Thanksgiving is a hard-to-beat holiday. It’s all about families, fellowship, food, and fun. Oh, and football, of course! Just thinking about the traditional dinner can conjure memories of wonderful aromas and pies almost too pretty to eat. While every family has its own favorite dishes, it’s all about gathering together with loved ones. This might be your immediate family or extended family, or a group of special friends as close as family. While this special day is centered on togetherness and thankfulness, the focus is also on the food!
Even though its later in the apple picking season you can still go and enjoy the cornucopia filling! The harvest is in full swing, so don’t miss out on the bounty of the season. Riverview Farm, just over the hill in Plainfield, New Hampshire, offers the perfect combination of family fun and seasonal produce.
It’s widely known how important it is to start instilling good eating habits in kids at a young age. Once unhealthy foods are introduced, it can lead to an uphill battle to remove them from kids’ diets. Eventually, they may find their way into your child’s diet—that much is true. But the less exposure children have to sugar, salt, and other poor choices, the less they will want them, which can ensure that your child continues on into adulthood with a healthy diet. Read on for the food and drink choices that your child should avoid or at least limit.
Have you ever wondered how wine connoisseurs can tell so much about a glass of wine after just a few whiffs and sips? It’s almost as though they were born with a special instinct. But it’s really a skill, like anything else, and you can acquire it too with experience, passion, and genuine interest. Following these tips on how to become an oenophile, or wine connoisseur, will help too.
I am a food fanatic. I love the sizzle of bacon in a skillet, the smell of a really garlicky Italian red sauce, the crack of biting into a fresh Macoun apple, and the taste of just about everything but anchovies. So you can imagine my delight when I learned that King Arthur Flour in Norwich, Vermont, had renovated and expanded to include a beautiful new café. My mom and I decided to set out on a quest to see if King Arthur would live up to the “legend.” As it turned out, the new store is great for all your baking needs and still produces the best baguettes I’ve had this far west of Paris. While we can’t recommend making the trip out to the café just for lunch, if you make it an afternoon of sampling pastries, shopping, and maybe even taking a cooking class, you will most certainly be highly satisfied.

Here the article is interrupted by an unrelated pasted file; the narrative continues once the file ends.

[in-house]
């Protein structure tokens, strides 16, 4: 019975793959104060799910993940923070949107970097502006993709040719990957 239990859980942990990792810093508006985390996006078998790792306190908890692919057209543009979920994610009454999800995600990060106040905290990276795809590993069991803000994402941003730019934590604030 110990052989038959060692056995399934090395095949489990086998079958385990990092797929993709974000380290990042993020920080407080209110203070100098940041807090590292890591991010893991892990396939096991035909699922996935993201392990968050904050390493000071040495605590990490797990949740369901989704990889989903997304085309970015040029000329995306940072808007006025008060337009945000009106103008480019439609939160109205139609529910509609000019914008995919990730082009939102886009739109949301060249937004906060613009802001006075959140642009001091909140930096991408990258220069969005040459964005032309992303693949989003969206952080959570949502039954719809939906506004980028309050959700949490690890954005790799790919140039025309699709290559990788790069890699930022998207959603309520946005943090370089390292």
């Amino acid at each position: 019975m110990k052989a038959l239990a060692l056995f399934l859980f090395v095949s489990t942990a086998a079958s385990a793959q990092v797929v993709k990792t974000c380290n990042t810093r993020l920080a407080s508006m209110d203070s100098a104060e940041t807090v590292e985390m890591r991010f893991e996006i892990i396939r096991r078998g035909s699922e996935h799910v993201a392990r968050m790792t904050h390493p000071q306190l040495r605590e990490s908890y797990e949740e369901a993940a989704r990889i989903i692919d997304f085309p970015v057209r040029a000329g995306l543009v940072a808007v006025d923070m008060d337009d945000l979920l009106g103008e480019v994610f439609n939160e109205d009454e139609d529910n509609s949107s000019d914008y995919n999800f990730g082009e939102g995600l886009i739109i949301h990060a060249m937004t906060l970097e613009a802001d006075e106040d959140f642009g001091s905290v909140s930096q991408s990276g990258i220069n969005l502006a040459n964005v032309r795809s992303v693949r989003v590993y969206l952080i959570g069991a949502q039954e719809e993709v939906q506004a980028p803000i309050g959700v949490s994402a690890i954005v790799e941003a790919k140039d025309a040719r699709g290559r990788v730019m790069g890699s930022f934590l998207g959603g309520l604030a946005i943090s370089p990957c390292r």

You don’t have to have an ounce of Spanish blood to throw a good Spanish fiesta. In fact, all you need is a pitcher or two of sangria, or “blood” (actually just a blend of juices and red wine), and our recipes below. A Spanish feast is the perfect end-of-summer spread. These dishes can easily be made in large batches; just double or triple the recipes to accommodate more guests. From tapas for starters all the way to a chocolate specialty to finish off the evening, here’s how to add a little Spanish spice to your life.
The New England clambake is a traditional method of cooking foods that dates back to the Native Americans. Clambakes are most often held on beaches, where a pit is dug in the sand, then filled with stones. A fire is built on coals over the stones to heat them, and when the stones are hot enough, the coals are raked away and seaweed is placed on the stones. Seafood, corn on the cob, potatoes, and vegetables are wrapped, placed atop the seaweed, then covered with more. A couple of hours later, everything is ready to eat.
We all love a good American barbecue; perhaps it’s a classic hamburger topped with melted cheese or a Southern barbecue pit dishing out smoky pulled pork and baby back ribs. But have you ever considered that other nations grill just as well as we do? Just as in the US, grilling techniques vary by region in each of these countries. Here are some of the best.